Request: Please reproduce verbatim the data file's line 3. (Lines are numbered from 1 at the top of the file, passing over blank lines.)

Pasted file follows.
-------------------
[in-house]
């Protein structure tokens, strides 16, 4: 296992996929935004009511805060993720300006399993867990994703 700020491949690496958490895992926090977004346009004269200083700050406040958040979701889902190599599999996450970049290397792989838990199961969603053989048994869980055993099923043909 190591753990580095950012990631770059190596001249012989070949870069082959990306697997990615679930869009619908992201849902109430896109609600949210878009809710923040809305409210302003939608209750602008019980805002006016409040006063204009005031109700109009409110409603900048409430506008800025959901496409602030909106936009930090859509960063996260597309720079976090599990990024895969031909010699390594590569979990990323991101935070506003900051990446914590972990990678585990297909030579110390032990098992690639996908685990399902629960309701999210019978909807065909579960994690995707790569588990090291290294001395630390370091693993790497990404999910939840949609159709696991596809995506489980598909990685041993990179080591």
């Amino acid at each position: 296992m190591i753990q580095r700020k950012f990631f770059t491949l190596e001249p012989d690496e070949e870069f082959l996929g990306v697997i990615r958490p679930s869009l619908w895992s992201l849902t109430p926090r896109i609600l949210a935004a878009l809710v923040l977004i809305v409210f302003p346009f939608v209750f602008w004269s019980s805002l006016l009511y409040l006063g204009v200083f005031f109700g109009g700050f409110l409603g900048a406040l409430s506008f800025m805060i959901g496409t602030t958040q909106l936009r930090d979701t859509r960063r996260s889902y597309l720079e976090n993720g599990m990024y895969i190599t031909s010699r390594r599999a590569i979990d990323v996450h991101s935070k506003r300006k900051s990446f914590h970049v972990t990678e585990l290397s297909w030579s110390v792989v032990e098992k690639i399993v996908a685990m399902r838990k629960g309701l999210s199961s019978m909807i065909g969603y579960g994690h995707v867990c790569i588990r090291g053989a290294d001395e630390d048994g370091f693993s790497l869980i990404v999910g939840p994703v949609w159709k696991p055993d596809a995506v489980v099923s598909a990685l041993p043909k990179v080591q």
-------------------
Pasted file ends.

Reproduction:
């Amino acid at each position: 296992m190591i753990q580095r700020k950012f990631f770059t491949l190596e001249p012989d690496e070949e870069f082959l996929g990306v697997i990615r958490p679930s869009l619908w895992s992201l849902t109430p926090r896109i609600l949210a935004a878009l809710v923040l977004i809305v409210f302003p346009f939608v209750f602008w004269s019980s805002l006016l009511y409040l006063g204009v200083f005031f109700g109009g700050f409110l409603g900048a406040l409430s506008f800025m805060i959901g496409t602030t958040q909106l936009r930090d979701t859509r960063r996260s889902y597309l720079e976090n993720g599990m990024y895969i190599t031909s010699r390594r599999a590569i979990d990323v996450h991101s935070k506003r300006k900051s990446f914590h970049v972990t990678e585990l290397s297909w030579s110390v792989v032990e098992k690639i399993v996908a685990m399902r838990k629960g309701l999210s199961s019978m909807i065909g969603y579960g994690h995707v867990c790569i588990r090291g053989a290294d001395e630390d048994g370091f693993s790497l869980i990404v999910g939840p994703v949609w159709k696991p055993d596809a995506v489980v099923s598909a990685l041993p043909k990179v080591q």